With the consumer launch of Google Glass expected during the 2013 holiday season, people around the world will soon have a chance to discover a technology that only decades ago seemed like movie magic. While many have begun to talk about how well the device will sell, many are avoiding the obvious question: will it be acceptable to wear Google Glass in public, and if so, can Google grab enough mindshare at the outset to influence social convention?
As Joel Hladecek points out, most people already consider it rude to use your phone in public spaces and while having a conversation. It's generally assumed that if you're looking at your phone, you're not paying much attention to those around you. No where is that more true than walking down the streets of my neighborhood in New York City. If Google Glass presents an "always on" distraction (literally), how can someone be sure they have your undivided attention?
Steve Lee, Google Glass Product Director, makes the case that Glass lets you focus on the things you're doing, like your child's soccer game or a day at the park, instead of on your phone. By making the product wearable, he says Google has found a way to make technology more invisible. Nevertheless, like a phone sitting on a table, Google Glass may present a distraction for both the wearer and observer. Even if you trust the person you're talking with to listen, the potential for distraction will exist simply because it's out in the open. There's also the privacy factor. With a camera in every headset, it's not unreasonable to expect people will feel a bit exposed and uncomfortable at the thought of being filmed or photographed, possibly without their consent.
While this friction may not exist in a future where Glass is commonplace, the reality we face is that social interactions depend on some level of courtesy and comfort. For Glass to succeed, it's going to have to become socially acceptable for people to wear them without raising eyebrows. Moreover, early adopters who purchase the device will have to embrace the inevitable unease that'll come from judgmental stares and adapt to when and where the device is appropriate. The kicker is that if you can only expect to wear the device at home, you might as well leave it in the box.
We can see a glimpse of what early adopters may face by looking no further than Google co-founder Sergey Brin – he wore Google Glass on the NYC subway. Not only did people avoid him, but he also looked a bit foolish wearing the device in a scenario that clearly provided no benefit. At that point, he may as well have put them in his pocket, and if you're putting Glass in your pocket, why not just use your phone?
Now you could argue that cell phones were once in the same position that Google Glass now finds itself. Who would ever want to carry around a giant, clunky box with an antenna? The reason for that is simple. Phones have introduced a plethora of life-changing conveniences that outweigh the risks of looking silly. They solve real problems and they do it well. Contrast this with something like bluetooth headsets, which solve a much smaller problem while introducing another: if people don't see it, you look mentally ill. When you aren't using it, you look like a self-important douche.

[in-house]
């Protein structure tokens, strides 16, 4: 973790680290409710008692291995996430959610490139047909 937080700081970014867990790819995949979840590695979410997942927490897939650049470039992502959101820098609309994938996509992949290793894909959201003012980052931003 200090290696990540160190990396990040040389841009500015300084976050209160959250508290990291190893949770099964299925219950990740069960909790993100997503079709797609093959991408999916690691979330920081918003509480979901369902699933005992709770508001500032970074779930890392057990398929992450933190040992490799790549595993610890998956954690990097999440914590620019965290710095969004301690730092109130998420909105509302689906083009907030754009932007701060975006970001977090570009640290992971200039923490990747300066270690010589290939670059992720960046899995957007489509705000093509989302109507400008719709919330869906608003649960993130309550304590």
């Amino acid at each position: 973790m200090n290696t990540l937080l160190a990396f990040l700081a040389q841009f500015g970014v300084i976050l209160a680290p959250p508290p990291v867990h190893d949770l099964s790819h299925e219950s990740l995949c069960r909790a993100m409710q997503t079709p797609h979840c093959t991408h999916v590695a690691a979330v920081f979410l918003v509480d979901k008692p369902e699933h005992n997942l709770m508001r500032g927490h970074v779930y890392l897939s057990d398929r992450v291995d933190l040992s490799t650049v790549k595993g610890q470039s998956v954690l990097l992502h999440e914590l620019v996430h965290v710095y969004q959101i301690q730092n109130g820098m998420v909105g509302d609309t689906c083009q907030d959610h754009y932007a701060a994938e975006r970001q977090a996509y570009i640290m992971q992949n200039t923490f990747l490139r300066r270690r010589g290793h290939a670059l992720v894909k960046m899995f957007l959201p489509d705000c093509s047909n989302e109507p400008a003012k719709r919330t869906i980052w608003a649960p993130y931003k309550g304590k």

Let's assume for a moment that Google can overcome societal conventions and turn Glass into the next must-have gadget. What would this look like? Google is going to have to introduce compelling conveniences that trump smartphones and eliminate moments where the device feels pointless. Right now, sending messages, taking pictures and video, and voice searches aren't compelling enough to overcome the potentially awkward experience. But if Google can capitalize on the success of Google Now to provide information that users didn't even know they needed, the moment they need it, the "invisibility" of Glass becomes an invaluable way to provide something truly better. Add on top of that applications like navigation - the most obvious case where being able to watch your surroundings is important - and the device becomes more transformative.
While it's unclear what role developers will have on the device, it's a good bet that the most compelling applications, either from Google or third-parties, will take advantage of the Glass experience the same way great iOS apps maximize the touchscreen. The trick will be pushing the form factor so that awkward subway rides are few and far between.
So, will it become socially acceptable to wear Google Glass? I hope so. While the device is a bit bulky now and the walls for social acceptance appear high, minification and iteration are bound to further Google's goal: making technology invisible in ways that meaningfully enhance our lives. Glass is breaking new ground for sure, but it needs compelling experiences that take full advantage of the device in order to make it acceptable to wear, and that's no short order. But if Google can succeed, it means a device that could blossom into something truly great.
My name is Mike and I design and build things that get stuff done. Follow me on Twitter